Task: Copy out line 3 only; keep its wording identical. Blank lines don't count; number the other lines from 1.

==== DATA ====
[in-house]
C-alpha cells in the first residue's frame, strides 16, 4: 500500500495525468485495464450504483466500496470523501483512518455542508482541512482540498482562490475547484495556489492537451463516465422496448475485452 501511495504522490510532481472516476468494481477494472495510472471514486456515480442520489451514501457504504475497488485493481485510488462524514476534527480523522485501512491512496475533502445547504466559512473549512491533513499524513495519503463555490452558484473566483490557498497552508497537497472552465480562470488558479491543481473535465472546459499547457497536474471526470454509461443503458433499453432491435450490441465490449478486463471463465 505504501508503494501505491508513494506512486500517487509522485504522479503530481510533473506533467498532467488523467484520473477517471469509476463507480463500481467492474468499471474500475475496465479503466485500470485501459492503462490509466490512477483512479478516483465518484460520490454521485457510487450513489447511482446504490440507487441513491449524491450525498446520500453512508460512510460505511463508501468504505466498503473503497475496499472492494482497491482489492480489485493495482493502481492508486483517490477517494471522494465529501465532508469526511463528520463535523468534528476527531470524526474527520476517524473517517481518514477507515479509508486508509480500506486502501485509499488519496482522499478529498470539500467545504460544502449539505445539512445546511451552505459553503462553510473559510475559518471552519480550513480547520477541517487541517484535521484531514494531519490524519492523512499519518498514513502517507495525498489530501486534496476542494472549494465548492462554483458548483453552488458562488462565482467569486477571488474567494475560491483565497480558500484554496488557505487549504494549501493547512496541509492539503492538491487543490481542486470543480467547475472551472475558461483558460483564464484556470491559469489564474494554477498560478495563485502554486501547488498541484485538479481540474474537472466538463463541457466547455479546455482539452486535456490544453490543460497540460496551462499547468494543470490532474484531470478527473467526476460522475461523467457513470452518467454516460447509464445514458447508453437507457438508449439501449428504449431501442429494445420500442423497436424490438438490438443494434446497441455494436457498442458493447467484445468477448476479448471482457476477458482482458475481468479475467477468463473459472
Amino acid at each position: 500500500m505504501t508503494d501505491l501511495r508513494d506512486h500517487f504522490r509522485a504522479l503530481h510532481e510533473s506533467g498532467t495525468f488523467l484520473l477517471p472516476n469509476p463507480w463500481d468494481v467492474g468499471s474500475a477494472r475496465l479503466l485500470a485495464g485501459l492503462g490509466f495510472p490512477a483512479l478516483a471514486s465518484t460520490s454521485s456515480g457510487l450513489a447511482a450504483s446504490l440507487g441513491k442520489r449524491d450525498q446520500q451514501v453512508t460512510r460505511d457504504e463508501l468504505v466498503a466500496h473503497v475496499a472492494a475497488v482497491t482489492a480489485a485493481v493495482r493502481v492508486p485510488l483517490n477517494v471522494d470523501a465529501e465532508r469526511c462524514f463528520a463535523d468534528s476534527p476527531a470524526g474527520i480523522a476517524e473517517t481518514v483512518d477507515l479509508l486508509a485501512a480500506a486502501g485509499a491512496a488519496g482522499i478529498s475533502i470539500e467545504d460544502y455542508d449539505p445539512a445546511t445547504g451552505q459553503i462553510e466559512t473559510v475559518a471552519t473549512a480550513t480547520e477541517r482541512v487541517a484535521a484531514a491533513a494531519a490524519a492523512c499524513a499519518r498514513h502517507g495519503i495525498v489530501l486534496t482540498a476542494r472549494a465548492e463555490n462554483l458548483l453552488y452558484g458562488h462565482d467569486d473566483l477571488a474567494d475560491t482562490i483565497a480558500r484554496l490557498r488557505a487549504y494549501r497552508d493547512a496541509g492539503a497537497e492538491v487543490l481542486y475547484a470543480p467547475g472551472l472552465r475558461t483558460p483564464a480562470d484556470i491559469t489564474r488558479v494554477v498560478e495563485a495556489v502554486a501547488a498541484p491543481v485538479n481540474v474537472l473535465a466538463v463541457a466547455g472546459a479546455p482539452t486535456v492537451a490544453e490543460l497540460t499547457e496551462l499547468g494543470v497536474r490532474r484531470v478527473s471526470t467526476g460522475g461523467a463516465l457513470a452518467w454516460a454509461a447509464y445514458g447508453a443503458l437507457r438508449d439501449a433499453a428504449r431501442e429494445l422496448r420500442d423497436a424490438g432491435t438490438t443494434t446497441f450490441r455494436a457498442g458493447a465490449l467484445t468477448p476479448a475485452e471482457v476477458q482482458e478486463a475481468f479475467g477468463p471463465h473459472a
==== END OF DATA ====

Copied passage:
Amino acid at each position: 500500500m505504501t508503494d501505491l501511495r508513494d506512486h500517487f504522490r509522485a504522479l503530481h510532481e510533473s506533467g498532467t495525468f488523467l484520473l477517471p472516476n469509476p463507480w463500481d468494481v467492474g468499471s474500475a477494472r475496465l479503466l485500470a485495464g485501459l492503462g490509466f495510472p490512477a483512479l478516483a471514486s465518484t460520490s454521485s456515480g457510487l450513489a447511482a450504483s446504490l440507487g441513491k442520489r449524491d450525498q446520500q451514501v453512508t460512510r460505511d457504504e463508501l468504505v466498503a466500496h473503497v475496499a472492494a475497488v482497491t482489492a480489485a485493481v493495482r493502481v492508486p485510488l483517490n477517494v471522494d470523501a465529501e465532508r469526511c462524514f463528520a463535523d468534528s476534527p476527531a470524526g474527520i480523522a476517524e473517517t481518514v483512518d477507515l479509508l486508509a485501512a480500506a486502501g485509499a491512496a488519496g482522499i478529498s475533502i470539500e467545504d460544502y455542508d449539505p445539512a445546511t445547504g451552505q459553503i462553510e466559512t473559510v475559518a471552519t473549512a480550513t480547520e477541517r482541512v487541517a484535521a484531514a491533513a494531519a490524519a492523512c499524513a499519518r498514513h502517507g495519503i495525498v489530501l486534496t482540498a476542494r472549494a465548492e463555490n462554483l458548483l453552488y452558484g458562488h462565482d467569486d473566483l477571488a474567494d475560491t482562490i483565497a480558500r484554496l490557498r488557505a487549504y494549501r497552508d493547512a496541509g492539503a497537497e492538491v487543490l481542486y475547484a470543480p467547475g472551472l472552465r475558461t483558460p483564464a480562470d484556470i491559469t489564474r488558479v494554477v498560478e495563485a495556489v502554486a501547488a498541484p491543481v485538479n481540474v474537472l473535465a466538463v463541457a466547455g472546459a479546455p482539452t486535456v492537451a490544453e490543460l497540460t499547457e496551462l499547468g494543470v497536474r490532474r484531470v478527473s471526470t467526476g460522475g461523467a463516465l457513470a452518467w454516460a454509461a447509464y445514458g447508453a443503458l437507457r438508449d439501449a433499453a428504449r431501442e429494445l422496448r420500442d423497436a424490438g432491435t438490438t443494434t446497441f450490441r455494436a457498442g458493447a465490449l467484445t468477448p476479448a475485452e471482457v476477458q482482458e478486463a475481468f479475467g477468463p471463465h473459472a